Remember: every time you learn a new word or phrase in your target language, that’s something extra you can communicate to a native speaker. Fluency is nothing more than a series of small victories like this. And it can be achieved in much less time than you think.
“There’s never a good time to start”
So you’ve been meaning to sit down and start learning a new language, but every time you decide to do it, something gets in the way and postpones your plans.
Yes, life happens to all of us. But if life continuously gets in the way of your language learning, then you need to ask yourself: Am I really committed to language learning?
Suppose you’ve been planning a big birthday party for a friend, but on the day of the party, you find out that the custom cake order you had placed at the bakery got lost, and now there’s no cake! What do you do?
A) Cancel the entire party. Without that custom cake, what’s the point?
B) Postpone the party to another day when the custom cake is ready.
C) Head to your local supermarket or bakery and pick up a generic cake, and have the party today anyway even though it’s not exactly what you had planned.
I bet you picked option C. Sure, the conditions aren’t perfect, your funny birthday message wasn’t written on your friend’s cake and it’s not their favourite flavour, but I bet it still ends up a fun party!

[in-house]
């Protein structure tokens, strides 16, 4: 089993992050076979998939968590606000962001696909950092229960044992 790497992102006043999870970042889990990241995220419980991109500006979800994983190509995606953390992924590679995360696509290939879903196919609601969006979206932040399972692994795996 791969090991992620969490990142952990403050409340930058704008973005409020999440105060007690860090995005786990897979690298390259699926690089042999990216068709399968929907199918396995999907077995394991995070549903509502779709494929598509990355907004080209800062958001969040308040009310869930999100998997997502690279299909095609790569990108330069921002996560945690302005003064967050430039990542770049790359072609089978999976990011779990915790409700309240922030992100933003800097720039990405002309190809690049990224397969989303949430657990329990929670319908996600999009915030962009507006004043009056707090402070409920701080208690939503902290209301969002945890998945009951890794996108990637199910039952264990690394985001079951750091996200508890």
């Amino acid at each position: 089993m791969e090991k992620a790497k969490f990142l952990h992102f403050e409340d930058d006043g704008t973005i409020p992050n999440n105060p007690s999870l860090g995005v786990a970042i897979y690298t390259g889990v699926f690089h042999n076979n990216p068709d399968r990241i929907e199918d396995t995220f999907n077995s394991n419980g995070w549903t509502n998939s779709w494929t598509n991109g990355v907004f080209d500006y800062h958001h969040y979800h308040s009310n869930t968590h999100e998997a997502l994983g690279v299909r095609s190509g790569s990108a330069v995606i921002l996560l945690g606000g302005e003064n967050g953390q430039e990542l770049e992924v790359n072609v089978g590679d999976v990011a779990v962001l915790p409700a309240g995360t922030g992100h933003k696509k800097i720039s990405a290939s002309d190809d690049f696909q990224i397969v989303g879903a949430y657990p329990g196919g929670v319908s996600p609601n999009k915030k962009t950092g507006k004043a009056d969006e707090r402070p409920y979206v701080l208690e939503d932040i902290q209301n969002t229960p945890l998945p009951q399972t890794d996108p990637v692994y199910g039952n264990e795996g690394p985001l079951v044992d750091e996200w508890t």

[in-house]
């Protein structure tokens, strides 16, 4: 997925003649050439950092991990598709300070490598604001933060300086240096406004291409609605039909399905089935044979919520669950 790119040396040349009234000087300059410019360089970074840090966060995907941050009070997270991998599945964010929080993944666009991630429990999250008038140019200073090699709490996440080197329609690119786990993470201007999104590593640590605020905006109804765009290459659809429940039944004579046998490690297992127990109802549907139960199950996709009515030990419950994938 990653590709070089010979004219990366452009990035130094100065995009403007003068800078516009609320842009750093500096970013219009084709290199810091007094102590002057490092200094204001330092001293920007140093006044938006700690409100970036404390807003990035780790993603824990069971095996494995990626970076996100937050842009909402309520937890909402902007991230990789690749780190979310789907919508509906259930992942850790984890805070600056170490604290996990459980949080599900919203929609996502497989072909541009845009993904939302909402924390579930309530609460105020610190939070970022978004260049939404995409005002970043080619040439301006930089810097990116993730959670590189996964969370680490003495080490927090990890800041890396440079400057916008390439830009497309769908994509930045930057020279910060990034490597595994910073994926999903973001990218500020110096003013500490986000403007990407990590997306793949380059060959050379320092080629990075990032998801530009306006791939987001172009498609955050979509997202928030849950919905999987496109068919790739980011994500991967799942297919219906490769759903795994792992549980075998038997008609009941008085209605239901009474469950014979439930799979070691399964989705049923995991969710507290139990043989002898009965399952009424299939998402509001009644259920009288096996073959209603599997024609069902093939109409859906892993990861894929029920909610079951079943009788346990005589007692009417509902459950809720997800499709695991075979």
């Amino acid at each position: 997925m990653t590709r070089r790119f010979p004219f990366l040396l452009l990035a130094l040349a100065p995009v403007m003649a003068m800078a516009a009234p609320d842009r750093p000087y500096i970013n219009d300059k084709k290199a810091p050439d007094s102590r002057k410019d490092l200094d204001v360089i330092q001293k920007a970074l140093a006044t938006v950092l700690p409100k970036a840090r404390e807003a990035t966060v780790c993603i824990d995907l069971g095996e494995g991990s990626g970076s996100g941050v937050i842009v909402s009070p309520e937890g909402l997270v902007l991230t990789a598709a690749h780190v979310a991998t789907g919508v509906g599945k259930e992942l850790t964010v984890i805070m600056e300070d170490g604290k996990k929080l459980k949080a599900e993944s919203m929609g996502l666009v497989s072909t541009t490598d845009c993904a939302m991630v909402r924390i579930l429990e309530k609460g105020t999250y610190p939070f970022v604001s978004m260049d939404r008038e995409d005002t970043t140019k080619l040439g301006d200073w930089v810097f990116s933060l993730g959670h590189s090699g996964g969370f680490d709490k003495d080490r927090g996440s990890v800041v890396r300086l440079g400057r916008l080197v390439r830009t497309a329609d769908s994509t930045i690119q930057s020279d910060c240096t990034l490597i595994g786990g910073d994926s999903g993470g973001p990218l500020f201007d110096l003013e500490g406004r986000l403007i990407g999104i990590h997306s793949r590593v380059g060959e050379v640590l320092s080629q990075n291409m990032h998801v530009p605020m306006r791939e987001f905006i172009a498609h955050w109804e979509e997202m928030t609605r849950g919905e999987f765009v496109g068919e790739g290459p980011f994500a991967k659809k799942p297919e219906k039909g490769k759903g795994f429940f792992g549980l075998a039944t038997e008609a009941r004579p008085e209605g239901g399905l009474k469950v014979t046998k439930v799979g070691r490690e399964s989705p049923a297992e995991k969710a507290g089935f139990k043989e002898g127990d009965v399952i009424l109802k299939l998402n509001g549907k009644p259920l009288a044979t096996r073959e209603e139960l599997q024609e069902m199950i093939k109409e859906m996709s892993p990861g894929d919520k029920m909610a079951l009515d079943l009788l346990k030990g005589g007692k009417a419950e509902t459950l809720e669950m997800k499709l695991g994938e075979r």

Why, then, do so many people choose the equivalent of option A or B when it comes to language learning? Instead of treating their study plan like a birthday party that could easily go ahead despite a few hiccups, they treat it like a shuttle launch at Cape Canaveral that could be a question of life or death if atmospheric conditions aren’t perfect!
Believing that “someday” the conditions will be perfect enough for you to start some task is as much a lie in language learning as it is in the rest of your life. You don’t ask your professor to postpone the final exam because you don’t feel ready for it. You just go in and do the best you can with the amount of studying you managed to squeeze in. You wouldn’t skip dinner because you don’t have enough time to cook that filet mignon you’re craving. You’d just cook something that takes less time. And you shouldn’t put off studying the language you’ve always dreamed of learning simply because the conditions aren’t perfect.